So irrespective of an International Criminal Court (ICC) indictment hanging over his head for the ethnic violence that claimed some 1 300 in 2007, whether legitimately or justly so, the son of Kenya’s founding father, Uhuru Kenyatta, was destined to be the next president, unless Raila Odinga could rally the other fragmented tribes like he did – with Uhuru – in the disputed 2007.
Other than what was an indisputable intolerance of apartheid, since 2008, the new South Africa has been experiencing a series of xenophobic violence that has seen South Africans who are frustrated with a lack of jobs and opportunity, or merely being intolerant, rejecting and maiming or killing fellow Africans merely for being foreign – in the pretext that they’re taking away their privileges.
It’s the same intolerance that gave birth to the savage Marikana attacks on striking miners – who themselves were fighting territorial battles between rival unions.
Post Polokwane, there has been a rising fragmentation of the peace, harmony and hopefulness that Africa’s oldest liberation party used to represent, birthing rival splinter parties and a growing opposition – and intolerance to opposite views, at the risk of sacrificing the hard-fought democratic gains – for all – by a coalition of voices that sacrificed for all of South Africa, not the ANC, UDF, Cosatu, Nusas, Black Sash or Black Consciousness and many others not necessarily similar views – but a common vision for a united and fair South Africa.
In all these, the common denominator has been and remains, a territorial conflict over religion, politics, tribe and race.
The strong opposing views held by the fervent champions of either go against any common sense – or the common thread of humanity.
In the aftermath of much of this intolerance are displaced people and energies, conflict, animosity and no peace.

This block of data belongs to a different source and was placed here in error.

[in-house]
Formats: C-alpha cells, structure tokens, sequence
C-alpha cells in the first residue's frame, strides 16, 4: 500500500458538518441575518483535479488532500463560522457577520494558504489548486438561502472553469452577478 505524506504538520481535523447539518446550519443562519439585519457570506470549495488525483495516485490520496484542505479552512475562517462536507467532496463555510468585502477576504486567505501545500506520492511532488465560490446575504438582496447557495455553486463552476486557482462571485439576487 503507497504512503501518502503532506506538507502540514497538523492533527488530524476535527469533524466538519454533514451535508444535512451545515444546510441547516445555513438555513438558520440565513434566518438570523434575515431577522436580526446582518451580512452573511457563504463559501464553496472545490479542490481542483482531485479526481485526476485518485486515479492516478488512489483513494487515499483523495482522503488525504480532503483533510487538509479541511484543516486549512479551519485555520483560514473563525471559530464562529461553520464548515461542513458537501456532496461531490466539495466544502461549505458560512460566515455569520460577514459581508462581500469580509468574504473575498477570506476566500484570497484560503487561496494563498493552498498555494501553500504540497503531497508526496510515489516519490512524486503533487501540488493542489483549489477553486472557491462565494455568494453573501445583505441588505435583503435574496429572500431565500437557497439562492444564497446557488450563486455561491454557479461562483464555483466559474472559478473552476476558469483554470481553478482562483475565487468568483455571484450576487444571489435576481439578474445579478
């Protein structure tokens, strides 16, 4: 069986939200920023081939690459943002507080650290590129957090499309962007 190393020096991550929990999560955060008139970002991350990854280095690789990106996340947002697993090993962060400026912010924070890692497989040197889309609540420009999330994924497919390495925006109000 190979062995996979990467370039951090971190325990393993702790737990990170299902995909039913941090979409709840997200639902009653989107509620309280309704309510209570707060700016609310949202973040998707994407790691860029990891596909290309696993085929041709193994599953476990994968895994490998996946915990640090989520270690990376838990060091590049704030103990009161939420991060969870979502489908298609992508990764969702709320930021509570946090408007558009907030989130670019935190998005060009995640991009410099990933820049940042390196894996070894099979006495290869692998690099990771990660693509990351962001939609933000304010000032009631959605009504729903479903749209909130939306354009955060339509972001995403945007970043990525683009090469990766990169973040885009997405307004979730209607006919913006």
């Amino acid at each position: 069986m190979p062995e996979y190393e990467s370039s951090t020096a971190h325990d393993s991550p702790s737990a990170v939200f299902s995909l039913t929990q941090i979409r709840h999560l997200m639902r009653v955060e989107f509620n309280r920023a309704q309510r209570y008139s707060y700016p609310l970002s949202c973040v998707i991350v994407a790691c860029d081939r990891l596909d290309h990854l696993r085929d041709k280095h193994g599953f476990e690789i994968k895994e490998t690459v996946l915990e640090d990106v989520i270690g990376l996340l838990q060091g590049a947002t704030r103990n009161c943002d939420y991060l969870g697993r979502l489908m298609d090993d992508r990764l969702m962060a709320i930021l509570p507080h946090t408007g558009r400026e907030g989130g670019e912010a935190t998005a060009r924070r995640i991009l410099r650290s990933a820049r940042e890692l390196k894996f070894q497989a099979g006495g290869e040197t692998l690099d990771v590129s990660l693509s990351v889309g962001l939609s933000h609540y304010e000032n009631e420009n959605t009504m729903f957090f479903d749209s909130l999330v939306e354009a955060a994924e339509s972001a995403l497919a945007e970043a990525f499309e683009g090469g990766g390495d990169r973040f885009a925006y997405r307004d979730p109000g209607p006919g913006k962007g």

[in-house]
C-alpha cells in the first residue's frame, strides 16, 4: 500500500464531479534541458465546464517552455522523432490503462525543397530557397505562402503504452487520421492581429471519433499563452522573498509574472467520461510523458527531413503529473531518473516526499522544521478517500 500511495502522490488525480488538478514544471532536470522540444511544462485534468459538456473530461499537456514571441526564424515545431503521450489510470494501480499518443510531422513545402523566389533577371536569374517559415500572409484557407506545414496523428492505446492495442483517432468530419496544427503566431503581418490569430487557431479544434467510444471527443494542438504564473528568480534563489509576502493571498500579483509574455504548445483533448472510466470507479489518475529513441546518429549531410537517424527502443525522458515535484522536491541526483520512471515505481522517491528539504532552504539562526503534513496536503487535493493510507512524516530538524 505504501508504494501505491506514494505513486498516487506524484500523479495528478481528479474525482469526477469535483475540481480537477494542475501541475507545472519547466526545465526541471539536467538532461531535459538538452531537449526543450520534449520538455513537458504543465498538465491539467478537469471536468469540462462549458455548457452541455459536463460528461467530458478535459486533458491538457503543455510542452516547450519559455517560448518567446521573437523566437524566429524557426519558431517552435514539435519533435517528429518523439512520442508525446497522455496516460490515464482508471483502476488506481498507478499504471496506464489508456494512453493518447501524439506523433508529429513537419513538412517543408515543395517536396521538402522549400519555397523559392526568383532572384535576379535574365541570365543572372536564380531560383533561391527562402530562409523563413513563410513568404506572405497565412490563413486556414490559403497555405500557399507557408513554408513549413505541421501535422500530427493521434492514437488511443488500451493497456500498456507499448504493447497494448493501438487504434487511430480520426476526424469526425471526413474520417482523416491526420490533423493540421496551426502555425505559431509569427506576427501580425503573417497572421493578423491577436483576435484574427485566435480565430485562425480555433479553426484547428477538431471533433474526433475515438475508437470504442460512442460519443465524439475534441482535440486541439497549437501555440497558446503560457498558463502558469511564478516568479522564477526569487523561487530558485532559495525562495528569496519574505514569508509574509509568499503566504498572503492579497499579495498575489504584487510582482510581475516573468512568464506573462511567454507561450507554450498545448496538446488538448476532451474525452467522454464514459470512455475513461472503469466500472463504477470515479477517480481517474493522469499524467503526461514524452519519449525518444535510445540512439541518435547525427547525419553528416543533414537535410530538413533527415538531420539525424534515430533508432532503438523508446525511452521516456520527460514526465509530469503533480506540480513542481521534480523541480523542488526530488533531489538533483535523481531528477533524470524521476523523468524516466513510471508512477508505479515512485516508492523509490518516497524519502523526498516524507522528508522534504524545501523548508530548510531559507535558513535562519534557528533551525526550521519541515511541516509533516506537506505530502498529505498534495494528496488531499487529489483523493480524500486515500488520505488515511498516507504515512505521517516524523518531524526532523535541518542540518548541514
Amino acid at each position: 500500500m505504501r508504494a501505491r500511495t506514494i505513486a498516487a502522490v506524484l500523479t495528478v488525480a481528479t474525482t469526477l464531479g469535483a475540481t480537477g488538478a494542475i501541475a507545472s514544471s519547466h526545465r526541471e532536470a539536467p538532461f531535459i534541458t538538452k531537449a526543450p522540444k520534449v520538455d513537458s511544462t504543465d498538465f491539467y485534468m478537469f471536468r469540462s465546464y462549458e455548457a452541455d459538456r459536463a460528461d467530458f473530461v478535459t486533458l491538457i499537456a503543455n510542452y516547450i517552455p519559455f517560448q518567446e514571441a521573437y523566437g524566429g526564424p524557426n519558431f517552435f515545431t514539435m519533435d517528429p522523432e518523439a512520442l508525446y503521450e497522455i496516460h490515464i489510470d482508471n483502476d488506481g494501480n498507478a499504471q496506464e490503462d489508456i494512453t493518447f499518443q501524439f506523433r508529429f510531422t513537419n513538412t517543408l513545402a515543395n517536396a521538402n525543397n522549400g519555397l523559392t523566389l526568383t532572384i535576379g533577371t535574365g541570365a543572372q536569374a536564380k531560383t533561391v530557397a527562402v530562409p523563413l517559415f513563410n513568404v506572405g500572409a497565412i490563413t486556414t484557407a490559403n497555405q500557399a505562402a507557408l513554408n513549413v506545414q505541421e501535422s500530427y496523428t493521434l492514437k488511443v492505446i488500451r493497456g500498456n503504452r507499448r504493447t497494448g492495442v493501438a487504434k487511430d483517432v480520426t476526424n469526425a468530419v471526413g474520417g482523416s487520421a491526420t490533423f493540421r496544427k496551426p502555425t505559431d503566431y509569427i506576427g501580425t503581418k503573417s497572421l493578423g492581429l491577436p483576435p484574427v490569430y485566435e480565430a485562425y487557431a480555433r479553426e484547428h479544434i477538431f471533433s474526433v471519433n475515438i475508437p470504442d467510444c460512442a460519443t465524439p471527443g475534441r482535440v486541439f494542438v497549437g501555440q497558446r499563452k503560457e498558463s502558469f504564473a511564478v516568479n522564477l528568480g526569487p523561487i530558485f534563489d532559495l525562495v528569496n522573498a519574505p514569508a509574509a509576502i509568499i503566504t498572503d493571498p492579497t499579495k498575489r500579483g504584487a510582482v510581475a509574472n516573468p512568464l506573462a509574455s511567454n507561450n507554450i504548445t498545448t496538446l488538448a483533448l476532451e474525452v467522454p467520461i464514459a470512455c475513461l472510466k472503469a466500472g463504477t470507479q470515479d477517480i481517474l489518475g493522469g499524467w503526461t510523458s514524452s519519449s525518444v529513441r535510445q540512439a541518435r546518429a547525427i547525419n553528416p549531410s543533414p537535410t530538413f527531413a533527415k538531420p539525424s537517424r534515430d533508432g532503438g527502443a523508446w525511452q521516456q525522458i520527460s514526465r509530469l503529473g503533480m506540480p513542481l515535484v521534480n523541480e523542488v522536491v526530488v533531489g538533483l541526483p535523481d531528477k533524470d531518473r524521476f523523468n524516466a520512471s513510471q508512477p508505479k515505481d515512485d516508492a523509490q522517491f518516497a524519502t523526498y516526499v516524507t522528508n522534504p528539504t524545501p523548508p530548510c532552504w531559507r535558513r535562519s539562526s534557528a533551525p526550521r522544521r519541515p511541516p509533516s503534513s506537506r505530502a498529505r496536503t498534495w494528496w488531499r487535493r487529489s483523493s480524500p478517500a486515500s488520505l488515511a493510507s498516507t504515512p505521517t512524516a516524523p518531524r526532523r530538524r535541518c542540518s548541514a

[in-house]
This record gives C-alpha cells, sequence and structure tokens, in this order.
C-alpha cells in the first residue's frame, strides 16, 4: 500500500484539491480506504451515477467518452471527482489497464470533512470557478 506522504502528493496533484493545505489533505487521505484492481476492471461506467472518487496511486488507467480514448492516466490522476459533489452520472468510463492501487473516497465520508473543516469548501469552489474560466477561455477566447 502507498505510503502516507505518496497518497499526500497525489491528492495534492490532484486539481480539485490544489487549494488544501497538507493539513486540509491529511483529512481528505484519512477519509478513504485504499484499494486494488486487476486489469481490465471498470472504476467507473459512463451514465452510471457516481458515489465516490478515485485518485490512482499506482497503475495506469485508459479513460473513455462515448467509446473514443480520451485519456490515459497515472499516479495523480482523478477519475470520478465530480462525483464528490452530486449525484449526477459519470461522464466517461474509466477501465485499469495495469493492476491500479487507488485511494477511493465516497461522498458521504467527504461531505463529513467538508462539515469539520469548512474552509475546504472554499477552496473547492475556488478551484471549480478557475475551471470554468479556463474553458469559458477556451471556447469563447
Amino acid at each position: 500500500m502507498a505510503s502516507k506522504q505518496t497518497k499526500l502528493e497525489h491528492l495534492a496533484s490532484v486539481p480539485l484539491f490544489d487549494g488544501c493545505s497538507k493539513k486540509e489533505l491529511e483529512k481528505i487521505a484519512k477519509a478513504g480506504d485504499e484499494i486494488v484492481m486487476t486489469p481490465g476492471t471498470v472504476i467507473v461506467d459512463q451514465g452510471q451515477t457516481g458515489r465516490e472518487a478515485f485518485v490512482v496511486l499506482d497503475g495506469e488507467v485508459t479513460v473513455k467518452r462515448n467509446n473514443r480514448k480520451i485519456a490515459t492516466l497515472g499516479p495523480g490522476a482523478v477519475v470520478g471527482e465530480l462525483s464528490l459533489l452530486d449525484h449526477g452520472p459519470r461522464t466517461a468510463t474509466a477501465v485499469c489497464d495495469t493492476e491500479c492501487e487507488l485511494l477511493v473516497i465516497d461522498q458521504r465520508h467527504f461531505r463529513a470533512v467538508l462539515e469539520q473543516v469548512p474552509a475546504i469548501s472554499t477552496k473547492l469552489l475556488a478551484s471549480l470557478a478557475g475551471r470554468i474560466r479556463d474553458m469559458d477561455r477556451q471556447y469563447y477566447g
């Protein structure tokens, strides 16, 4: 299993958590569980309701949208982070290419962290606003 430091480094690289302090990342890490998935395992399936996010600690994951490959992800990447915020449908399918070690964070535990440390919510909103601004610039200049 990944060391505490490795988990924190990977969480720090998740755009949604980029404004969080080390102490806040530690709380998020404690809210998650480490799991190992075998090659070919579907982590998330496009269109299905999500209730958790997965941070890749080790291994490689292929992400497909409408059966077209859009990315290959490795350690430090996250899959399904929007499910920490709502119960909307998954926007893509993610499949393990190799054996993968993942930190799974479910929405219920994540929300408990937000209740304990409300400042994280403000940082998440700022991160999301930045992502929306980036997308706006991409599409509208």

Religious and political intolerance is not a new phenomenon.
It is as old as history – the oldest reason for wars, secessions and broken relationships.
But religion and politics ought to be the glue that binds relationships between people and nations.
On the contrary, it is the reason – or vehicle – for the destruction in society today. They are used to influence and misguide rather than to inspire and serve.
Despite the professed tolerance for differences in what can only be argued to the imperfect organising thought under the guise of democracy, in practice, there is still no place for multi-partisan, multi-opinion, multi-fraternity and multi-religion in the world today – whether in a rising Africa or a declining West.
Opportunity for success and peace is judged not by the innocence or value of ideas, but by the source and affiliation thereof.
Intolerance led the late Zambian president who defeated Kaunda in the first multi-party elections in 1991, “that horrible man” as Kaunda described Frederick Chiluba, to briefly strip him of Zambian citizenship in 1999, although that decision – much like his incarceration, was overturned due to international pressure on Chiluba.
While the massacres in Syria seems to have no end in sight like the Palestine-Israel conflict, there is no doubt that Jomo Kenyatta’s Kenya will survive and thrive again as east Africa’s leading nation.
Indeed, Tunisia and Egypt will find peace again. And even Palestine, Israel and Syria.
But as long as there are opposing views of the right supreme being to follow or paths to salvation, race and ideology, there will always be another conflict to rival these, and begin the cycle again.
There will always be an unending cycle of conflict and animosity. And a lack of peace.
Indeed, sadly, as has been post conflicts and around the clock news coverage that have placed nations’ brands at risk of losing investment, tourism and citizenship, after the calm comes amnesia.
As Africans, and fellow human beings, with a lifetime history of conflict it is perhaps worth noting Kaunda’s advice, to love one another or perish together as fools.
Otherwise, Africa will indeed rise, but in smoke.
* Thebe Ikalafeng is a global African adviser and author on branding and reputation leadership and founder of Brand Africa and Brand Leadership Group. @ThebeIkalafeng.
** The views expressed here are not necessarily those of Independent Newspapers.